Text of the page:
Friday, September 6, 2013

Pets in cars: interview with driving instructor Evan Giles

Driving instructor Evan Giles, quite possibly the most patient man in the Universe next to the Dalai Lama, with his cat Mozzie. Mozzie ain't so sure about a trip in the car!
SAT interviewed, in our opinion, the best driving instructor on the planet, possibly the solar system. He taught yours truly to drive, he’s teaching my cousin to drive, and he has patience in spades. Anyone who trusts an inexperienced driver with their life as they lurch around in a tonne of metal in Sydney traffic is remarkable. But to do it with humour and compassion? That's a gift.

What do you do for a crust?

I have been a driving instructor for 14 years and before that was a taxi driver and wheelchair taxi driver.

[Evan is too modest to mention that he runs Bamster Driving School, which you can visit at]

What are the potential hazards of driving with a companion animal in the vehicle?

There seem to be 2 big issues: Distraction and inertia.

If an animal by its natural behaviour, or fear of being in the car, causes the driver to be distracted then we have a problem. A small animal scurrying, flying or jumping around will have the same effect as playing with a mobile phone or GPS: forcing the driver’s attention away from the road. Even if the animal is properly secured in a pet carrier the owner must not let the animal’s yowls and distress affect his or her driving. Put the carrier in the back seat perhaps?

In the event of firm braking or turning, or in a crash, any loose objects in your car will become deadly missiles. The heavier the object the more deadly it will be. In the case of animals that means deadly to both you and the animal.

In the case of utes, inertia and natural dog behaviour can lead to dogs being thrown off the vehicle. In one case involving some friends a dog fell over the side and was dragged on its leash for some distance, resulting in severe foot and leg injuries.

[Ed. I have seen numerous injuries and I am going to let you all in on a disgusting inside secret: in the veterinary emergency room, the characteristic foot injuries produced are known as street pizzas. They can take months to heal and are easily prevented].

What precautions can we take to ensure the safety of or non-human passengers?

All animals need to be properly secured. A pet carrier needs to be secured by a seatbelt. An animal not in a carrier needs a proper harness. If it is only secured by a leash then there is a risk that the leash will break, or if not then the animal will be severely injured if thrown around the car. Even if the animal seems distressed your first priority must be road safety. A similar problem applies when you are driving young children.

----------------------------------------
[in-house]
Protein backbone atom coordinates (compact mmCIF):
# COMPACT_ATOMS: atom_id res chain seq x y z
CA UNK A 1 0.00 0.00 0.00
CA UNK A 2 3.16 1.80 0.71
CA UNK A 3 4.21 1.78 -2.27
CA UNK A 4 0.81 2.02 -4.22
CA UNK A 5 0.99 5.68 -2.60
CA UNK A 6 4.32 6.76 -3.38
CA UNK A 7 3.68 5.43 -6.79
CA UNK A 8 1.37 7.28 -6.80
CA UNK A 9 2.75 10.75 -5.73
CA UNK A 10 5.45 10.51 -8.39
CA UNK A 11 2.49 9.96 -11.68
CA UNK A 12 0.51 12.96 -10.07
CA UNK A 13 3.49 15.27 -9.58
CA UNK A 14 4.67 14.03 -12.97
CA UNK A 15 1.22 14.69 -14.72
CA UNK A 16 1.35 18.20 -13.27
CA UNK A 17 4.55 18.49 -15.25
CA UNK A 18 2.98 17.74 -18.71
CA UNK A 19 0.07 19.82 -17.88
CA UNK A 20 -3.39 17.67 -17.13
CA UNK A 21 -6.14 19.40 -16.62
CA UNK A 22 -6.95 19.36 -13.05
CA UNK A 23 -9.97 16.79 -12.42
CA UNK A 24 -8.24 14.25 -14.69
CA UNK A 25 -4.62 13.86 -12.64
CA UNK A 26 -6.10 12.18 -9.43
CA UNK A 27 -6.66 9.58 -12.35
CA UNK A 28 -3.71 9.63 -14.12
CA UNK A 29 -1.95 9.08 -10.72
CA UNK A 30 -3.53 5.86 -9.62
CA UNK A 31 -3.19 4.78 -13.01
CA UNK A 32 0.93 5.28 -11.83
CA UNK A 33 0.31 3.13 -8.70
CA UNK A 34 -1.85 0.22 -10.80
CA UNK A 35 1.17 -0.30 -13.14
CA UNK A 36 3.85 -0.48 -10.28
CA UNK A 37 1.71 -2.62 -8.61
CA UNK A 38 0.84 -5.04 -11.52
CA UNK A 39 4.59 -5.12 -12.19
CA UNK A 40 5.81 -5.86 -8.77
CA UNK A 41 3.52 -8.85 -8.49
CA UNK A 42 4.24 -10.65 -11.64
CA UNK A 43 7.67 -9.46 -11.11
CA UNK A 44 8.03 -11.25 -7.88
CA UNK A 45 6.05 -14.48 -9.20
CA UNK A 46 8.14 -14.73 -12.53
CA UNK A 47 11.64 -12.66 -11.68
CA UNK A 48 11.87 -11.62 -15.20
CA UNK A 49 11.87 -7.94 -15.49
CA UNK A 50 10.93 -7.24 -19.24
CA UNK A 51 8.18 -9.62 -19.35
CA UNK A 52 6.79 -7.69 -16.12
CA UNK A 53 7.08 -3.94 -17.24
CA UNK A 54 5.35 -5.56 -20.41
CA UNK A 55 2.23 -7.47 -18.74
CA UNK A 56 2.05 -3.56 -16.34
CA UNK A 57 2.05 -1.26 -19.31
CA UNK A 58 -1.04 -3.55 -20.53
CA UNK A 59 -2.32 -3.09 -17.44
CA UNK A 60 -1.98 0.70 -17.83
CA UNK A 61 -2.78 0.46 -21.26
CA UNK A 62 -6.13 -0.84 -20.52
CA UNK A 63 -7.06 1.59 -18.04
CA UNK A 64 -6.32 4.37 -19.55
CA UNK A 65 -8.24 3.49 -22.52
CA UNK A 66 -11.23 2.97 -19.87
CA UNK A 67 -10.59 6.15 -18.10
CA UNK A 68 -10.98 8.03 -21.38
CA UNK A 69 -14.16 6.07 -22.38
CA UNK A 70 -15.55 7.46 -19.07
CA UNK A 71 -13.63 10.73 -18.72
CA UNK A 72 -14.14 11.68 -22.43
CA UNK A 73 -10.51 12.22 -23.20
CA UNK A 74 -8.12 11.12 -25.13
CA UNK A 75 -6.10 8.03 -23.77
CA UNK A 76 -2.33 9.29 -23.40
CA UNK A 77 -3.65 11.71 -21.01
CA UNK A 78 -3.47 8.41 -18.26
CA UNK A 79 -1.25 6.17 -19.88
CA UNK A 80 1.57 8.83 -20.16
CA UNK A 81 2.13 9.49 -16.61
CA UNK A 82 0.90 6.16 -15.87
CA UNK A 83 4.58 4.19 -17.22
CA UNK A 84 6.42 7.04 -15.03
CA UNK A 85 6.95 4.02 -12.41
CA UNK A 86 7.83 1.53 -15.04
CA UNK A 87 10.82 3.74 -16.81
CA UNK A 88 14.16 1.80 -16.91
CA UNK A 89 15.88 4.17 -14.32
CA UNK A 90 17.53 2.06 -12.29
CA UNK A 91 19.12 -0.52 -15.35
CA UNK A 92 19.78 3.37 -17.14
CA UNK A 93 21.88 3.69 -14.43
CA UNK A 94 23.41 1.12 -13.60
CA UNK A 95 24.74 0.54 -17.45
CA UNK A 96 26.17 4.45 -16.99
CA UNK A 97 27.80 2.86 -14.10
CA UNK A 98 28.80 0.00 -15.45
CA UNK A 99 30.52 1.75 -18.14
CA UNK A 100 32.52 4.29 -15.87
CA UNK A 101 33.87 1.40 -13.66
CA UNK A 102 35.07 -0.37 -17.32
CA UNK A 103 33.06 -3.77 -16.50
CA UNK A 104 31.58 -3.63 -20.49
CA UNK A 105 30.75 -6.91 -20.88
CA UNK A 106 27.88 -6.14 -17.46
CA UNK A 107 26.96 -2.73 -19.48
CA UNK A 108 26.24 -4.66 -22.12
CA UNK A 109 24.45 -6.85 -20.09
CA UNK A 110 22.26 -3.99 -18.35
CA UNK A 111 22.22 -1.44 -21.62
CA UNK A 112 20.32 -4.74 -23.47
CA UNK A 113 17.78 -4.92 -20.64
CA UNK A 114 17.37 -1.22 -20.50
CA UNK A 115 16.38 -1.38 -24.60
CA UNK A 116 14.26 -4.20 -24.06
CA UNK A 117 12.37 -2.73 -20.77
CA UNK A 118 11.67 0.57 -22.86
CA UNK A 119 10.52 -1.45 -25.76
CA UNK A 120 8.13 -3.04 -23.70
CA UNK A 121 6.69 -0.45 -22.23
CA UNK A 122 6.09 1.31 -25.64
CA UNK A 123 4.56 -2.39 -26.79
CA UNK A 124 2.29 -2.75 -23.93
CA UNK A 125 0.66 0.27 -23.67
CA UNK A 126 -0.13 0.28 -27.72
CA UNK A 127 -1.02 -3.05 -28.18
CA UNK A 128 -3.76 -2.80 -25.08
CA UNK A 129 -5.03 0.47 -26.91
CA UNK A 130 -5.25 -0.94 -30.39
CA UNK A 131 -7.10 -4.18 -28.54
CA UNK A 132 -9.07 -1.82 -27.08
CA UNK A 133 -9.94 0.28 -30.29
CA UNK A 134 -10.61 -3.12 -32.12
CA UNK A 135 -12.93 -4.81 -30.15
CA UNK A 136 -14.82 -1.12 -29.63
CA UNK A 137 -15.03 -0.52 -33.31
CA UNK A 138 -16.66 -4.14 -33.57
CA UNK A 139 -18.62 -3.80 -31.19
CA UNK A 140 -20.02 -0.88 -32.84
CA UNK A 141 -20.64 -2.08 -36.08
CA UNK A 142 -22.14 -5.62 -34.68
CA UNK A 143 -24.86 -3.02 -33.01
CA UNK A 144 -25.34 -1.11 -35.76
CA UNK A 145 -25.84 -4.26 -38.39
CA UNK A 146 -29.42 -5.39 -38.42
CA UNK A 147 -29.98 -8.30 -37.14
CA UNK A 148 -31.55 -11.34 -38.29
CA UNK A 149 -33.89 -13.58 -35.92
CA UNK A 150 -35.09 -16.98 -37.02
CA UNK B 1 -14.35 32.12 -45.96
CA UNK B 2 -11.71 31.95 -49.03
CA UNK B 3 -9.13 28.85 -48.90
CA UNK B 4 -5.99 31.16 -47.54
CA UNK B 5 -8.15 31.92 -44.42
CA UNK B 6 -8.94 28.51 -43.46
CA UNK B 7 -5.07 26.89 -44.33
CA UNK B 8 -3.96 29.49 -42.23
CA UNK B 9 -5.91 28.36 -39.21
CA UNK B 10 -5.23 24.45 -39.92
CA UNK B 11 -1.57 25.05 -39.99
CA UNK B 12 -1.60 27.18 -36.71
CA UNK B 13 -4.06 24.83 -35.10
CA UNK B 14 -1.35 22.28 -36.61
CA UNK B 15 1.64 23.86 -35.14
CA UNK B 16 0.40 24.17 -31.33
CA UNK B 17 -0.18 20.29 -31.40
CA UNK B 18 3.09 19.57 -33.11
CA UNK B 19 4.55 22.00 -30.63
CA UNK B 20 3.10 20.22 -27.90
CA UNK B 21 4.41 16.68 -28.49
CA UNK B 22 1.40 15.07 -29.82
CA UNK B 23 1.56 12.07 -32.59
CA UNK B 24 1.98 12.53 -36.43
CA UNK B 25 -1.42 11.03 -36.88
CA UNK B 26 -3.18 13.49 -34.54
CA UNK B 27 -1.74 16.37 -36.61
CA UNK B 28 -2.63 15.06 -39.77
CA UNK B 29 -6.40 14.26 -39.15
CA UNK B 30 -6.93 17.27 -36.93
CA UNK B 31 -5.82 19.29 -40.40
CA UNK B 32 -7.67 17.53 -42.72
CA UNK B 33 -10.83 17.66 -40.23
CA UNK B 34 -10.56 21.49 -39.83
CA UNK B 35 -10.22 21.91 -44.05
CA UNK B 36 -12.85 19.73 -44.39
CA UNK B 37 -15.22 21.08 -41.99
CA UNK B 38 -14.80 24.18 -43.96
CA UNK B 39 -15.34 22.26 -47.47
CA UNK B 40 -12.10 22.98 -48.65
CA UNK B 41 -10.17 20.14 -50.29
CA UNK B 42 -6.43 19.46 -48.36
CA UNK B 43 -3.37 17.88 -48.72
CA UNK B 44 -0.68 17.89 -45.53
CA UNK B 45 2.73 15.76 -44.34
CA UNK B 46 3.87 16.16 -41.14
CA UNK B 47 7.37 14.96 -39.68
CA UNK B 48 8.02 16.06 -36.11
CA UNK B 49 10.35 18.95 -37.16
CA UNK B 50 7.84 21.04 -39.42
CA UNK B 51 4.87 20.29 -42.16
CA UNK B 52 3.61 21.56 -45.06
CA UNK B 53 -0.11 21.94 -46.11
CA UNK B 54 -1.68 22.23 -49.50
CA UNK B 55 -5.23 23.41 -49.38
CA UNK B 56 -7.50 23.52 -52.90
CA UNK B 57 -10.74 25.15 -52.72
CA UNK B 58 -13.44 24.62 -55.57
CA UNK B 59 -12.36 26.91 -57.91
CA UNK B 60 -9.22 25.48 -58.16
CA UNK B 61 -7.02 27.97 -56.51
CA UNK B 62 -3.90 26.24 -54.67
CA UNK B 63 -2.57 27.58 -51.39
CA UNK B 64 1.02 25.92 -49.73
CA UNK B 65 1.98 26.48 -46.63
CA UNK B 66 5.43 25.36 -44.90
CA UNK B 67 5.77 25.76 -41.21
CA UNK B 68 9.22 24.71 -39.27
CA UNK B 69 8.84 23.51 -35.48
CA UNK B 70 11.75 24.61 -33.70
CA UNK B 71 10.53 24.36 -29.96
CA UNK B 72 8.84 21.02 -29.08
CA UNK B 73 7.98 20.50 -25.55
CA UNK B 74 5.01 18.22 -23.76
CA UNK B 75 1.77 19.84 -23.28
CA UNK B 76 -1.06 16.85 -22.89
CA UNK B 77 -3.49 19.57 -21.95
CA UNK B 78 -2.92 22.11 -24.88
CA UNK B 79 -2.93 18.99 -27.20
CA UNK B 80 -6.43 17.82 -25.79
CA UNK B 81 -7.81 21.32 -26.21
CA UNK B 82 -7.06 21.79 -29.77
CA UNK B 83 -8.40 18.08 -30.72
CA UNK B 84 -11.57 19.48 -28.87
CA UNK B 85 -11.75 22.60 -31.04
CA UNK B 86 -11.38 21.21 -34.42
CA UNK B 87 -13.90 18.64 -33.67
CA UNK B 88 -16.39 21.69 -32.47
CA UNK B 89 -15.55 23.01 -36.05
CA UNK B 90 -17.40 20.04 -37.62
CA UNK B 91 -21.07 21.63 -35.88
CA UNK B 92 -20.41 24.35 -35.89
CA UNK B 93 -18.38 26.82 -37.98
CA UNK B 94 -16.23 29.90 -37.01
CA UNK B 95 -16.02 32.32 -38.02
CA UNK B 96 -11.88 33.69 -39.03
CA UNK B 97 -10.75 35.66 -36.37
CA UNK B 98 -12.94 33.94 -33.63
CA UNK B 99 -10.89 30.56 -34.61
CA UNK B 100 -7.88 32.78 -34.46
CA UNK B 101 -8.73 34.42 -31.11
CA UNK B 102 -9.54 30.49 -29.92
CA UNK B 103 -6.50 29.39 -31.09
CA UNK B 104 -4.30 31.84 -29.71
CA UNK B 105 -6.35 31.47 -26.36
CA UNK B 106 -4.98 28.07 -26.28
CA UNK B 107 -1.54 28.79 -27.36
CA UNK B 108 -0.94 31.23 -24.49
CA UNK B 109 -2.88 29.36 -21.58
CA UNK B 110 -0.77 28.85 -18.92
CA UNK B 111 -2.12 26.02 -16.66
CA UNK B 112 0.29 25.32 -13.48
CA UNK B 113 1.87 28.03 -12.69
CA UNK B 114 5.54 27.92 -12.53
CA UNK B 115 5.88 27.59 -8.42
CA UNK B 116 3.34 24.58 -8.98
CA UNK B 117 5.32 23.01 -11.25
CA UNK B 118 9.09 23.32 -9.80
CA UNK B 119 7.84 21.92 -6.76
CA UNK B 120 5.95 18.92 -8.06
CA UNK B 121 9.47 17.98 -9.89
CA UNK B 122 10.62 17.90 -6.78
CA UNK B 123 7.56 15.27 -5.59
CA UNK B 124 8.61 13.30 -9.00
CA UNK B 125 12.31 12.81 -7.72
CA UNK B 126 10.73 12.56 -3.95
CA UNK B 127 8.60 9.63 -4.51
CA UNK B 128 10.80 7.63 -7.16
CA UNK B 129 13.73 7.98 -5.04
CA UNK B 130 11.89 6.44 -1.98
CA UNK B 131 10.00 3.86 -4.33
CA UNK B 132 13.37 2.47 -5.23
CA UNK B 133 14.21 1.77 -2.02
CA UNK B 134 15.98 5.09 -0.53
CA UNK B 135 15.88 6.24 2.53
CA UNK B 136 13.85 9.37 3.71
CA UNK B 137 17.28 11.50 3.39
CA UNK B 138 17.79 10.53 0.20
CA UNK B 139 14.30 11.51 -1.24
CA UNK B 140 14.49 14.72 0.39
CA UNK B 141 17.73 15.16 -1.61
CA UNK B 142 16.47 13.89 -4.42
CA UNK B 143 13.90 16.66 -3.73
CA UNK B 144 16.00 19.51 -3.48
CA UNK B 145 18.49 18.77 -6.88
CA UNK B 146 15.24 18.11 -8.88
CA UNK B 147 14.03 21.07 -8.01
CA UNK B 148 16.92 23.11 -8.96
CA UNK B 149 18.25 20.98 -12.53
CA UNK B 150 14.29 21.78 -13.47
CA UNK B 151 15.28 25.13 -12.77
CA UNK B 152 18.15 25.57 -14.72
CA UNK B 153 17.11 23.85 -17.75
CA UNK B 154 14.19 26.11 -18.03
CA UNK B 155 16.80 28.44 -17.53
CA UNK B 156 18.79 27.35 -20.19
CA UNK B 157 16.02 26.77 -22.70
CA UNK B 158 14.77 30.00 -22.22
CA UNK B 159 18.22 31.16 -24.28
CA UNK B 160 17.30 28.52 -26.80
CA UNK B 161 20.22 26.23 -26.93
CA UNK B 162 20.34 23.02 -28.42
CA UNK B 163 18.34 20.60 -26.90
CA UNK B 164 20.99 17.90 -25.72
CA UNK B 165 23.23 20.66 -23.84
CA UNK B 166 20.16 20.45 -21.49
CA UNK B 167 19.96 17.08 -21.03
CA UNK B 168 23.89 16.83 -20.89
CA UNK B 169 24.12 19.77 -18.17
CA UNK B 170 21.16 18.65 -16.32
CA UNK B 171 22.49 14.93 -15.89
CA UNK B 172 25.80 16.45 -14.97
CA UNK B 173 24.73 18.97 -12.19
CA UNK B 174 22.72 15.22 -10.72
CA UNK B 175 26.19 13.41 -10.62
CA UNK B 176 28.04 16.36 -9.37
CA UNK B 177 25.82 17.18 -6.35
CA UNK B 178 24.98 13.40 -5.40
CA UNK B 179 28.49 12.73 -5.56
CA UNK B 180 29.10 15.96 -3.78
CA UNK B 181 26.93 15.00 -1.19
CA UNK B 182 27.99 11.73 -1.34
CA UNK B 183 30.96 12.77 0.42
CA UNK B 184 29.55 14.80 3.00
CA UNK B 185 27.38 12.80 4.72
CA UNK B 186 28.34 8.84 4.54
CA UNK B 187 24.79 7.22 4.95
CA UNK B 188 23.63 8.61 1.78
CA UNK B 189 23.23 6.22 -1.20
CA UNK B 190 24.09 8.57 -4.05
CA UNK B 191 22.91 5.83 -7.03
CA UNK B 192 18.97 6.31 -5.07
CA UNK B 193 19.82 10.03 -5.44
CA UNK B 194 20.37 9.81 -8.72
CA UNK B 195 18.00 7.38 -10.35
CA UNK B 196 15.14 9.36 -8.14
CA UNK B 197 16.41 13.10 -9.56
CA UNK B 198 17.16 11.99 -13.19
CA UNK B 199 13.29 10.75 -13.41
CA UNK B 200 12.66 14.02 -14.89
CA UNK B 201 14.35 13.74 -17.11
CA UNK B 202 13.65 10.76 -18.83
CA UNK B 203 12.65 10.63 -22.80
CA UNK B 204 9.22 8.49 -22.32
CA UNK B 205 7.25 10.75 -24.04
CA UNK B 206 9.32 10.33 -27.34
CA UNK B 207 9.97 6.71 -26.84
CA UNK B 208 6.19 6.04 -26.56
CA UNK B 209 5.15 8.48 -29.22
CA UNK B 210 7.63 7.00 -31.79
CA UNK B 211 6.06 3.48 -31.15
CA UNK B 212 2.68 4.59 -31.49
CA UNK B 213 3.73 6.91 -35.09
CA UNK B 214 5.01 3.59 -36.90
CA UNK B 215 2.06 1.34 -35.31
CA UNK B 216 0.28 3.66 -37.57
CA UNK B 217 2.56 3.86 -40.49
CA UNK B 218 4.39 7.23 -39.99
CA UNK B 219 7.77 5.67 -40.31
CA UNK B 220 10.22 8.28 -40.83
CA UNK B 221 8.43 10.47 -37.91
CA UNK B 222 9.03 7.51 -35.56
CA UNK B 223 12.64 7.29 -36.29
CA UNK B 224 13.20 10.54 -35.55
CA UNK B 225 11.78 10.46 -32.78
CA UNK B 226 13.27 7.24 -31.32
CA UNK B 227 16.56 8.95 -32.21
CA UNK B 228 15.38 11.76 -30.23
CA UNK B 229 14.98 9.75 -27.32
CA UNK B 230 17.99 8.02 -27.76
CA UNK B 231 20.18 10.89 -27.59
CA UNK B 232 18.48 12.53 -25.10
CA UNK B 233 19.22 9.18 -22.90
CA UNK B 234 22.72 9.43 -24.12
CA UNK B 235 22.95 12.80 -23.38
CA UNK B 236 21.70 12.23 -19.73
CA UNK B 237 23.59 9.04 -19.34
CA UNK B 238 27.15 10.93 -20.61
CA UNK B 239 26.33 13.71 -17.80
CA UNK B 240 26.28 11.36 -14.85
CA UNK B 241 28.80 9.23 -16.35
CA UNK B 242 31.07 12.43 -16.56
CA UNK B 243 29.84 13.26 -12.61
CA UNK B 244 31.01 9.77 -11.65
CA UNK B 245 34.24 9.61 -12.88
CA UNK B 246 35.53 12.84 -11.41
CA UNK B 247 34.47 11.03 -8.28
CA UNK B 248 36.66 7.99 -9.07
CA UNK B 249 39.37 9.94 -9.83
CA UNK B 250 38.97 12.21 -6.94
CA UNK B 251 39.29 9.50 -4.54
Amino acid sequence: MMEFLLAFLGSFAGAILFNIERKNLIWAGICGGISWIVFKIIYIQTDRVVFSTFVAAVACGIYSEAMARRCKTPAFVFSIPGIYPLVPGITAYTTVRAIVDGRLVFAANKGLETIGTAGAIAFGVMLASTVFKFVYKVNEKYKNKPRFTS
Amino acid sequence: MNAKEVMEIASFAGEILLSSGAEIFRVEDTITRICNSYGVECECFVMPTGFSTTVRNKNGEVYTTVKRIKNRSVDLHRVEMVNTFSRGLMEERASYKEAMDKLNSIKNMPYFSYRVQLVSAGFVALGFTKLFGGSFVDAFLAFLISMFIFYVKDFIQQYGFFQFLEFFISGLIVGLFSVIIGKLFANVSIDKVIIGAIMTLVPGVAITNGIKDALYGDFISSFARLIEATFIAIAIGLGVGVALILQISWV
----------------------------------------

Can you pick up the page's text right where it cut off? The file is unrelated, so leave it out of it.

You have taught thousands of people to drive including myself. What are your thoughts about this student?

Porter is performing well for a first lesson, although I think he may have trouble with clutch control so should stick to automatic. I would like him to show a little more accelerator confidence so as to be able to match normal traffic speeds. An occasional mirror check would be nice. Also he seems to be very distracted by pretty girls on the side of the road. The instructor sounds a lot like me!

Can you tell us about any non-human companions in your life right now?

Mozzie looking adorable.
“Mozzie” (short for “Mozart”, named after T’choupi’s pet in the children’s TV series) is our cat. He could have been called “Micra”. He was a stray kitten when sighted under my Nissan Micra driving school car. In order to escape us he climbed up into the engine bay and was rescued via my opening of the bonnet. With a little help from Anne he has never looked back.

How does Mozzie behave in the car?

I have met cats who would jump into a car to explore or say hello. Mozzie is not that relaxed. I have also met cats who yowled pitifully for the entire drive. Mozzie is closer to that but I guess he could be worse.

A decent cat carrier is mandatory for safe cat transport.
 Any general driving tips for veterinarians or budding veterinarians?

Don’t drive impatiently! Your patients need you.

If you drive without patience then your patients might be without their vet.